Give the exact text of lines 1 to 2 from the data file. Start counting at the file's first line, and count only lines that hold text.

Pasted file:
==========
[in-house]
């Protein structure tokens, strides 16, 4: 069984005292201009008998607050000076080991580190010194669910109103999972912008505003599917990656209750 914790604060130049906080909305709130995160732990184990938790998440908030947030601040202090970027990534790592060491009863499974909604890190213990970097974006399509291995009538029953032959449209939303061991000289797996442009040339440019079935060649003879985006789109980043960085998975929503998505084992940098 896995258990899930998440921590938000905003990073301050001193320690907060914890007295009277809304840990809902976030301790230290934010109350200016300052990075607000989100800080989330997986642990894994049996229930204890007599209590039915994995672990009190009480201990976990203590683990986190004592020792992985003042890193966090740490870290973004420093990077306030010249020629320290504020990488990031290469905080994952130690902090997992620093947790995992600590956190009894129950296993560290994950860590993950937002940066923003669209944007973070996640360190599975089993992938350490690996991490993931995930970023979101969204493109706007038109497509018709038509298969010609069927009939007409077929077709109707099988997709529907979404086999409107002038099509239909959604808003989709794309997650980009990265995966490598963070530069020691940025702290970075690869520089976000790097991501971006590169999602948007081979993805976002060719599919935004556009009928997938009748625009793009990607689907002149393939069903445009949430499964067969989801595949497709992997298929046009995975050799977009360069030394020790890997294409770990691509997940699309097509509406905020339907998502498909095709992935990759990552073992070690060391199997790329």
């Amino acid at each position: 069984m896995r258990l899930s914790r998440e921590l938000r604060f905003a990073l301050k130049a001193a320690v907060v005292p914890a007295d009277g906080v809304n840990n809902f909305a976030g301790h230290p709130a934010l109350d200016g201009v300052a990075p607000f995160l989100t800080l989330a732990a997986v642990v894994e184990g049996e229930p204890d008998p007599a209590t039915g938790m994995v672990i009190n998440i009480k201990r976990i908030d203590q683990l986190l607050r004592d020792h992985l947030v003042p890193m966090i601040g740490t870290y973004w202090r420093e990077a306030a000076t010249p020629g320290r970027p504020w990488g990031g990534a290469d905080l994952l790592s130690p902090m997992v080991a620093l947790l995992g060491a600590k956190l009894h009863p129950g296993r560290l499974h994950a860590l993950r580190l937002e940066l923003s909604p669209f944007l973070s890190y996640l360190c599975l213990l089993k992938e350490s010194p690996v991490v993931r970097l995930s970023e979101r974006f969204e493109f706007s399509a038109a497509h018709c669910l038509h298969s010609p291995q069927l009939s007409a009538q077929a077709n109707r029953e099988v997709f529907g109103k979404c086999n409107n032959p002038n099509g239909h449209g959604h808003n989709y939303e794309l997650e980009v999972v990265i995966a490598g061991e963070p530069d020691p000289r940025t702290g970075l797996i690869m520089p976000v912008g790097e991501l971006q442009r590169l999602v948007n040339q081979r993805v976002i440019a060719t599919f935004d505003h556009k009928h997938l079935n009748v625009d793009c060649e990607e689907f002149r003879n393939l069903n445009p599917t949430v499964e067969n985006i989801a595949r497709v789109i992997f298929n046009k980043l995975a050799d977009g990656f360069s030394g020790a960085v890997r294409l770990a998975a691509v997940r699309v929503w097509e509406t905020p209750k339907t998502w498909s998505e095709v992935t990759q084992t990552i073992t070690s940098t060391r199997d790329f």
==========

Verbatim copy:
[in-house]
């Protein structure tokens, strides 16, 4: 069984005292201009008998607050000076080991580190010194669910109103999972912008505003599917990656209750 914790604060130049906080909305709130995160732990184990938790998440908030947030601040202090970027990534790592060491009863499974909604890190213990970097974006399509291995009538029953032959449209939303061991000289797996442009040339440019079935060649003879985006789109980043960085998975929503998505084992940098 896995258990899930998440921590938000905003990073301050001193320690907060914890007295009277809304840990809902976030301790230290934010109350200016300052990075607000989100800080989330997986642990894994049996229930204890007599209590039915994995672990009190009480201990976990203590683990986190004592020792992985003042890193966090740490870290973004420093990077306030010249020629320290504020990488990031290469905080994952130690902090997992620093947790995992600590956190009894129950296993560290994950860590993950937002940066923003669209944007973070996640360190599975089993992938350490690996991490993931995930970023979101969204493109706007038109497509018709038509298969010609069927009939007409077929077709109707099988997709529907979404086999409107002038099509239909959604808003989709794309997650980009990265995966490598963070530069020691940025702290970075690869520089976000790097991501971006590169999602948007081979993805976002060719599919935004556009009928997938009748625009793009990607689907002149393939069903445009949430499964067969989801595949497709992997298929046009995975050799977009360069030394020790890997294409770990691509997940699309097509509406905020339907998502498909095709992935990759990552073992070690060391199997790329």